Tom Bondurant and his wife are currently relocating to Memphis, so filling in for Tom this week is former Great Curve contributor, Tim O’Shea, who can regularly be found at his own blog, TalkingwithTim.com.
I fully admit that I am jumping the gun with this column topic, but when I have a high-traffic platform like this blog, I might as well make the most of it. Next month, March 1, will mark 10 years since Archie Goodwin died. I really hope no one reading this is asking: “Who is Archie Goodwin?”
DC’s Paul Levitz may have said it best in the official DC press release (thanks 1998 Michael Doran!) noting Goodwin’s passing:
“If the ultimate test of an editor is the quality of work produced under his auspices, Archie goes unchallenged as the ultimate editor. In almost four decades behind an editor’s desk, the best talent in comics consistently did their best work for him, and asked for the opportunity to do more. And yeoman talent often rose to heights they would not equal in their careers.”
Given that I did not start reading comics until 1977, I first learned of Goodwin in a rather backward way. From the start, one of my favorite artists was Walt Simonson, so in the 1980s when I stumbled across a reprint of Goodwin/Simonson’s 1973 Manhunter back-up feature in Detective Comics, I immediately scooped it up. And after reading that, before long, I quickly began noticing the Archie Goodwin name (and talents) far more frequently.
Look up Goodwin’s name at Amazon, and soon you will find his name attached to myriad comic books, horror magazines, comic strips dating back to the late 1960s.
I’m not a fan of horror, but the comics industry (and its loyal readership) are well stocked with EC Comics loyalists. Goodwin was no exception, growing up on a steady diet of EC Comics. That early influence came in handy during his stint as an editor-in-chief at Warren Publishing in the 1960s. As little as I enjoy horror, however, I do own (and enjoyed) a trade paperback of Goodwin’s Vampirella work.
While editor-in-chief of Marvel from 1976 to 1978, he was credited in the late 1970s with securing the publishing rights for Star Wars. Given how successful Marvel is these days–making movies out of their own characters and such–securing Star Wars may not seem like that big of a deal. But back in a 2000 interview with CBR, Jim Shooter said: “If we hadn’t done Star Wars … well, we would have gone out of business. Star Wars single-handedly saved Marvel… ”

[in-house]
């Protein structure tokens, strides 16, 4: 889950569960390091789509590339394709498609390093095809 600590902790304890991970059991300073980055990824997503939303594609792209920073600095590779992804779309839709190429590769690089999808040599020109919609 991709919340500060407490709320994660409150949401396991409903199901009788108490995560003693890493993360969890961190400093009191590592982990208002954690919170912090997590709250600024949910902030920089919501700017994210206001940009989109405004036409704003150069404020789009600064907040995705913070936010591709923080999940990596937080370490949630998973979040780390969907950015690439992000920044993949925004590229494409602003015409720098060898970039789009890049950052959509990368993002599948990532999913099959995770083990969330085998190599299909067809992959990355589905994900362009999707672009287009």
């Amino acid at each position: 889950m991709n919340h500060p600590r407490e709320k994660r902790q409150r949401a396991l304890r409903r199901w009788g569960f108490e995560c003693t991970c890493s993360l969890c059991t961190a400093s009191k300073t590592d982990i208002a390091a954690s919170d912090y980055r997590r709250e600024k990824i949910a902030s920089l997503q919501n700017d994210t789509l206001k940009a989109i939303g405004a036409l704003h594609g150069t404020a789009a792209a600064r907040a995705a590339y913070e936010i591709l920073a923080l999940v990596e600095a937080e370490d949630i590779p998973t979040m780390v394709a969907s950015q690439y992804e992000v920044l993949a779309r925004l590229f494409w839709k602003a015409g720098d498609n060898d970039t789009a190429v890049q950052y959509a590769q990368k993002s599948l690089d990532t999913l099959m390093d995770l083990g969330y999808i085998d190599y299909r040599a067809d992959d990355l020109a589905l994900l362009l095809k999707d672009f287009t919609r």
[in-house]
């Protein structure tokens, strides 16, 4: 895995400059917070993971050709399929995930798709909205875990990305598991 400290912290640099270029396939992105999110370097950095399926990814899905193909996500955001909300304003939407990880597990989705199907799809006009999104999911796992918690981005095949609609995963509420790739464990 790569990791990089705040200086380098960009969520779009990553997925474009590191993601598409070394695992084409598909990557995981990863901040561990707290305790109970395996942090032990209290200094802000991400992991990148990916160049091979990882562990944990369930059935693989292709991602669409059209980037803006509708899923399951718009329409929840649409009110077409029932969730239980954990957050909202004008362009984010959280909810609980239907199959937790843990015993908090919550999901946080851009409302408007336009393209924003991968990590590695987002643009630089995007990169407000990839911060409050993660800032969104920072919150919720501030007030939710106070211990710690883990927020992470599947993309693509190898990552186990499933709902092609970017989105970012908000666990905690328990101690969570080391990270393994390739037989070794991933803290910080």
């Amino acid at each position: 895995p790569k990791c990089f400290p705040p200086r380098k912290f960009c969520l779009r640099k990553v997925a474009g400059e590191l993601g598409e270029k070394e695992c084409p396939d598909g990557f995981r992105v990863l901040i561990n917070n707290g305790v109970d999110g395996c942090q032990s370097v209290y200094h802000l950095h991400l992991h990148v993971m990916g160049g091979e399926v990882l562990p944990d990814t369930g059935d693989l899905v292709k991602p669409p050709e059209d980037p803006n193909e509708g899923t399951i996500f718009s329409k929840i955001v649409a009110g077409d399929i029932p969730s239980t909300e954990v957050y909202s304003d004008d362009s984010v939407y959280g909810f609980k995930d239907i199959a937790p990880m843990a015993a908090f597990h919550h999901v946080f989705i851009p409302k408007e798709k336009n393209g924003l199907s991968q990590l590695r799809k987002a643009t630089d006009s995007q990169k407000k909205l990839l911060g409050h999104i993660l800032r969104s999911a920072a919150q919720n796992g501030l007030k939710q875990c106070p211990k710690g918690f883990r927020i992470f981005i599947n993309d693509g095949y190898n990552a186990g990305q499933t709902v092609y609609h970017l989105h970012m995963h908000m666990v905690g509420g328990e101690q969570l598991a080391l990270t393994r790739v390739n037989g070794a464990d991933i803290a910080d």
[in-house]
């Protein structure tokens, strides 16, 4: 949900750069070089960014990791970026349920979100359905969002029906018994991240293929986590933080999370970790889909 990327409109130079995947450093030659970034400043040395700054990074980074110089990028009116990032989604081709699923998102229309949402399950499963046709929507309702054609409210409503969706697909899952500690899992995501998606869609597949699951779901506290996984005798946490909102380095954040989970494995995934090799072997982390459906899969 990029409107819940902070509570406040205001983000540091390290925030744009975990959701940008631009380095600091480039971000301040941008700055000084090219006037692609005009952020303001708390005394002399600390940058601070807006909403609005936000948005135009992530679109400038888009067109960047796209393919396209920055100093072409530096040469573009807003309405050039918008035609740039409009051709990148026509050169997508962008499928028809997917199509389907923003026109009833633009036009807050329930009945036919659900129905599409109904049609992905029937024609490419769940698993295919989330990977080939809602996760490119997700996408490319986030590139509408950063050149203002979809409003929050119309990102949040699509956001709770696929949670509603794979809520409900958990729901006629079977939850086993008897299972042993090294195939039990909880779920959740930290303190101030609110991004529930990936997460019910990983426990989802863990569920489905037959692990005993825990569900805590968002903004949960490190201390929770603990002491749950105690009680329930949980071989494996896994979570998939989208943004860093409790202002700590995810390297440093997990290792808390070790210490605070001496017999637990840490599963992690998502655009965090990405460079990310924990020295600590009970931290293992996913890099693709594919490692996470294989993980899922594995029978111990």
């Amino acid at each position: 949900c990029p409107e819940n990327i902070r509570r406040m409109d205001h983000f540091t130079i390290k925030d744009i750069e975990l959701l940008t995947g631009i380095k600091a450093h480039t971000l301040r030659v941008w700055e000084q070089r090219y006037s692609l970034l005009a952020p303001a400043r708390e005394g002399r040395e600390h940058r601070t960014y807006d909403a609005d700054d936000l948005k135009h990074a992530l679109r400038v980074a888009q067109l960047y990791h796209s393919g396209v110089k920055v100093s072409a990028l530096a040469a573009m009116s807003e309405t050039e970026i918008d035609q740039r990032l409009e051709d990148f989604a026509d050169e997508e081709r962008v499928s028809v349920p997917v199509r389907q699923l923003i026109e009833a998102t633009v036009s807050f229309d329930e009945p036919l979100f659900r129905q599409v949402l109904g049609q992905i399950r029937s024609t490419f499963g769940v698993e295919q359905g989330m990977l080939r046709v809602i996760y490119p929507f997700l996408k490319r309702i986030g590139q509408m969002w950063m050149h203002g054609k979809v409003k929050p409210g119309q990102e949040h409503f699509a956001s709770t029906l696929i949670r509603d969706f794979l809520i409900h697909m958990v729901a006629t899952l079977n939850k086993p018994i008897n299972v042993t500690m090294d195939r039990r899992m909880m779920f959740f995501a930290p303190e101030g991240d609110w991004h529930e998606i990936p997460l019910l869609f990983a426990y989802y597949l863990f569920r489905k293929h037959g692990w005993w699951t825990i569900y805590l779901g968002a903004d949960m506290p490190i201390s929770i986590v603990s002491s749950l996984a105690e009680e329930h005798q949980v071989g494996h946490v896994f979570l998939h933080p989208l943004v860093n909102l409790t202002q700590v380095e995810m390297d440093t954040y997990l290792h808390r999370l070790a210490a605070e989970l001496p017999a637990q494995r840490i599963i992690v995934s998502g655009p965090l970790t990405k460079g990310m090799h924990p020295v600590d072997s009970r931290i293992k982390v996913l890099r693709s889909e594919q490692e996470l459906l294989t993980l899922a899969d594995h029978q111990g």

In terms of his work with Marvel, some feel his later stint in the 1980s editing Marvel’s Epic Illustrated and Epic (creator-owned) comics line is of equal, if not greater, importance. The Epic line gave Marvel the opportunity to publish a variety of unique (to Marvel mainstream) creators, including Moebius, Katsuhiro Otomo, and Harlan Ellison.
I sometimes wonder how the DC universe would have evolved had Goodwin not passed away. His impact on the last title he edited was evident. Consider this–try to single out a successful long-term, ongoing series that came out of DC’s 1994 Zero Hour event. I can only think of one–James Robinson and Tony Harris’ Starman. I’ll always have immense respect for what Robinson did with the Starman credits after Goodwin passed away: Goodwin’s title went from editor to “Guiding Light”, as it stayed until the series ended in 2001.
A year or so after Goodwin’s passing, in the summer of 1999, Comic Book Profiles (published by As You Like It Publications) released A Tribute Issue to Archie Goodwin. The 74-page issue had recollections of Goodwin by people from every phase of his career, as well as his wife (Anne T. Murphy) and children (Jennifer and Seth). In a magazine that featured interviews with Alex Toth, Gene Colan, Al Williamson, Michael Kaluta, Denny O’Neil and James Robinson (among others), it’s hard to single out one interview worth quoting more than the others. But in re-reading the issue, I found a great bit of insight from Walt Simonson: “There was a quality he brought everywhere he worked of enthusiasm, and of integrity, above and beyond what you run into in everyday life. It makes everybody else try a little bit harder, and that’s a rare gift. I’m pleased to have worked with him, I’m delighted to have known him, and it makes me sad every day that he’s not around.”
One wonders how Goodwin would react to the seemingly consistent presence of editorial mandate to stories at DC and Marvel these days. Will Marvel and DC ever benefit from a storyteller and editor of Goodwin’s caliber again? I hope so.
After mulling this over a bit, actually, it might be great if you’ve never heard of Archie Goodwin before. Because now that you know who he is, you should seek out his work. And if you’ve never read something of his, be it something he wrote or something he edited, trust me when I say you’re in for a treat.